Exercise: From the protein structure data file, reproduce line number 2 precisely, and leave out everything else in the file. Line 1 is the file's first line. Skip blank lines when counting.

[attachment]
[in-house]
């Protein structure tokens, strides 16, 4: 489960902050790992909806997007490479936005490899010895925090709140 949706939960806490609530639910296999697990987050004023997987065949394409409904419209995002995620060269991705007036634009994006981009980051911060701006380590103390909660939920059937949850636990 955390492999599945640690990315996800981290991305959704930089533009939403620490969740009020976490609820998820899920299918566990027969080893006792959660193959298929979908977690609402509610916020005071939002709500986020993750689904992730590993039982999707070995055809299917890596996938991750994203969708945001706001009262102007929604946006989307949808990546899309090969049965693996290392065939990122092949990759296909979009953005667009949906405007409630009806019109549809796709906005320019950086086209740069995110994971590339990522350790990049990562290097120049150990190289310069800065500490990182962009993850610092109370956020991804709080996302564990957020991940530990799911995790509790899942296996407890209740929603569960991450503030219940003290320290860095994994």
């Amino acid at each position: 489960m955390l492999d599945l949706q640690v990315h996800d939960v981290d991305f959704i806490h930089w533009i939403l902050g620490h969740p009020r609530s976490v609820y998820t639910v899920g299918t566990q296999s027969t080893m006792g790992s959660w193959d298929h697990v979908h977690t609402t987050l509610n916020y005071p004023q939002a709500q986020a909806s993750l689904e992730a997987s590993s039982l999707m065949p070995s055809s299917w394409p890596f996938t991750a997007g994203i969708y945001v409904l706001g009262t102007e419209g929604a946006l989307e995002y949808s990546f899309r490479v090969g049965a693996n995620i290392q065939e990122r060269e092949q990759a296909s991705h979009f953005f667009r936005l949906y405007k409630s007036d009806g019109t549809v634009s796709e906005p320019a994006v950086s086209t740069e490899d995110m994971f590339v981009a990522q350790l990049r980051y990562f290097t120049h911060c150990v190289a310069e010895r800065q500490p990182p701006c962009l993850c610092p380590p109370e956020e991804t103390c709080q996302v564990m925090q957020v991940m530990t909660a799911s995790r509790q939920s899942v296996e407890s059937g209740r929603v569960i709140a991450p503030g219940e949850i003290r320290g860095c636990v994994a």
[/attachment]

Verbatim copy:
């Protein structure tokens, strides 16, 4: 489960902050790992909806997007490479936005490899010895925090709140 949706939960806490609530639910296999697990987050004023997987065949394409409904419209995002995620060269991705007036634009994006981009980051911060701006380590103390909660939920059937949850636990 955390492999599945640690990315996800981290991305959704930089533009939403620490969740009020976490609820998820899920299918566990027969080893006792959660193959298929979908977690609402509610916020005071939002709500986020993750689904992730590993039982999707070995055809299917890596996938991750994203969708945001706001009262102007929604946006989307949808990546899309090969049965693996290392065939990122092949990759296909979009953005667009949906405007409630009806019109549809796709906005320019950086086209740069995110994971590339990522350790990049990562290097120049150990190289310069800065500490990182962009993850610092109370956020991804709080996302564990957020991940530990799911995790509790899942296996407890209740929603569960991450503030219940003290320290860095994994």